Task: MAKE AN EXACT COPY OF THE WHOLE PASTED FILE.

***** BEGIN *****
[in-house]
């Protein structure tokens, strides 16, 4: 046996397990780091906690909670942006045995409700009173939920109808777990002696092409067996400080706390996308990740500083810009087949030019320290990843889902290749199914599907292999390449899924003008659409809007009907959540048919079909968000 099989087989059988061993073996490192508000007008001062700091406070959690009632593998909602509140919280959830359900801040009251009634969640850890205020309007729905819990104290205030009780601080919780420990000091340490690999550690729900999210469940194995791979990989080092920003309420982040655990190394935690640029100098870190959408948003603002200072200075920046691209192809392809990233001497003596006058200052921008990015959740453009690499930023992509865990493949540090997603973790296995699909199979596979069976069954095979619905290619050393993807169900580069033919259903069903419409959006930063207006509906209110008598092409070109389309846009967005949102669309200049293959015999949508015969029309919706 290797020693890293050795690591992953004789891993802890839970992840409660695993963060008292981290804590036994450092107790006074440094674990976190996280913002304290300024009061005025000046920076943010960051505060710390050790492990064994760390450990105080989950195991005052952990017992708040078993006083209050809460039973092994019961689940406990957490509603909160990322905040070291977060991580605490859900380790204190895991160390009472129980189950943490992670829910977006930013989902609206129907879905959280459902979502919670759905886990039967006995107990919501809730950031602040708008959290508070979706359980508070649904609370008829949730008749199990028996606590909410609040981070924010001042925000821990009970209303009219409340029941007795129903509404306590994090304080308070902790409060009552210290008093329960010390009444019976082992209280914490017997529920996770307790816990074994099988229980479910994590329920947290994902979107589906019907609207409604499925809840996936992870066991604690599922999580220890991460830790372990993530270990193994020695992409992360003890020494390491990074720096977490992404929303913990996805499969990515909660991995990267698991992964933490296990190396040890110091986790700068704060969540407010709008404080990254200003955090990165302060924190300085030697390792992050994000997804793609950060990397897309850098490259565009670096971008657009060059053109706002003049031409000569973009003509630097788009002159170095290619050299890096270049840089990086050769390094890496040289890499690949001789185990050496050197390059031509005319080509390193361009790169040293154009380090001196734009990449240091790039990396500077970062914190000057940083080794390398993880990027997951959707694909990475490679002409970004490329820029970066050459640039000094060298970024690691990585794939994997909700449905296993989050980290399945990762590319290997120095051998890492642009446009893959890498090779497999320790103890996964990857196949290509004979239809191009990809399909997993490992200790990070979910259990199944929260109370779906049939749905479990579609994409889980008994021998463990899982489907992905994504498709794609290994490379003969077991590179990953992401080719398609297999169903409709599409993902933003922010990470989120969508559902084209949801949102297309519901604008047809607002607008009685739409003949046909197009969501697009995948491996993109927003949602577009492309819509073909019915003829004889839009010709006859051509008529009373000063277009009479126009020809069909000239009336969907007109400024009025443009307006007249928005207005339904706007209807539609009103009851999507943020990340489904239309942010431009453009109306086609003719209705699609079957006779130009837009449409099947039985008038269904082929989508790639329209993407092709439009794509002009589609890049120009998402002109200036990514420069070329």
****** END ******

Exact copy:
[in-house]
């Protein structure tokens, strides 16, 4: 046996397990780091906690909670942006045995409700009173939920109808777990002696092409067996400080706390996308990740500083810009087949030019320290990843889902290749199914599907292999390449899924003008659409809007009907959540048919079909968000 099989087989059988061993073996490192508000007008001062700091406070959690009632593998909602509140919280959830359900801040009251009634969640850890205020309007729905819990104290205030009780601080919780420990000091340490690999550690729900999210469940194995791979990989080092920003309420982040655990190394935690640029100098870190959408948003603002200072200075920046691209192809392809990233001497003596006058200052921008990015959740453009690499930023992509865990493949540090997603973790296995699909199979596979069976069954095979619905290619050393993807169900580069033919259903069903419409959006930063207006509906209110008598092409070109389309846009967005949102669309200049293959015999949508015969029309919706 290797020693890293050795690591992953004789891993802890839970992840409660695993963060008292981290804590036994450092107790006074440094674990976190996280913002304290300024009061005025000046920076943010960051505060710390050790492990064994760390450990105080989950195991005052952990017992708040078993006083209050809460039973092994019961689940406990957490509603909160990322905040070291977060991580605490859900380790204190895991160390009472129980189950943490992670829910977006930013989902609206129907879905959280459902979502919670759905886990039967006995107990919501809730950031602040708008959290508070979706359980508070649904609370008829949730008749199990028996606590909410609040981070924010001042925000821990009970209303009219409340029941007795129903509404306590994090304080308070902790409060009552210290008093329960010390009444019976082992209280914490017997529920996770307790816990074994099988229980479910994590329920947290994902979107589906019907609207409604499925809840996936992870066991604690599922999580220890991460830790372990993530270990193994020695992409992360003890020494390491990074720096977490992404929303913990996805499969990515909660991995990267698991992964933490296990190396040890110091986790700068704060969540407010709008404080990254200003955090990165302060924190300085030697390792992050994000997804793609950060990397897309850098490259565009670096971008657009060059053109706002003049031409000569973009003509630097788009002159170095290619050299890096270049840089990086050769390094890496040289890499690949001789185990050496050197390059031509005319080509390193361009790169040293154009380090001196734009990449240091790039990396500077970062914190000057940083080794390398993880990027997951959707694909990475490679002409970004490329820029970066050459640039000094060298970024690691990585794939994997909700449905296993989050980290399945990762590319290997120095051998890492642009446009893959890498090779497999320790103890996964990857196949290509004979239809191009990809399909997993490992200790990070979910259990199944929260109370779906049939749905479990579609994409889980008994021998463990899982489907992905994504498709794609290994490379003969077991590179990953992401080719398609297999169903409709599409993902933003922010990470989120969508559902084209949801949102297309519901604008047809607002607008009685739409003949046909197009969501697009995948491996993109927003949602577009492309819509073909019915003829004889839009010709006859051509008529009373000063277009009479126009020809069909000239009336969907007109400024009025443009307006007249928005207005339904706007209807539609009103009851999507943020990340489904239309942010431009453009109306086609003719209705699609079957006779130009837009449409099947039985008038269904082929989508790639329209993407092709439009794509002009589609890049120009998402002109200036990514420069070329």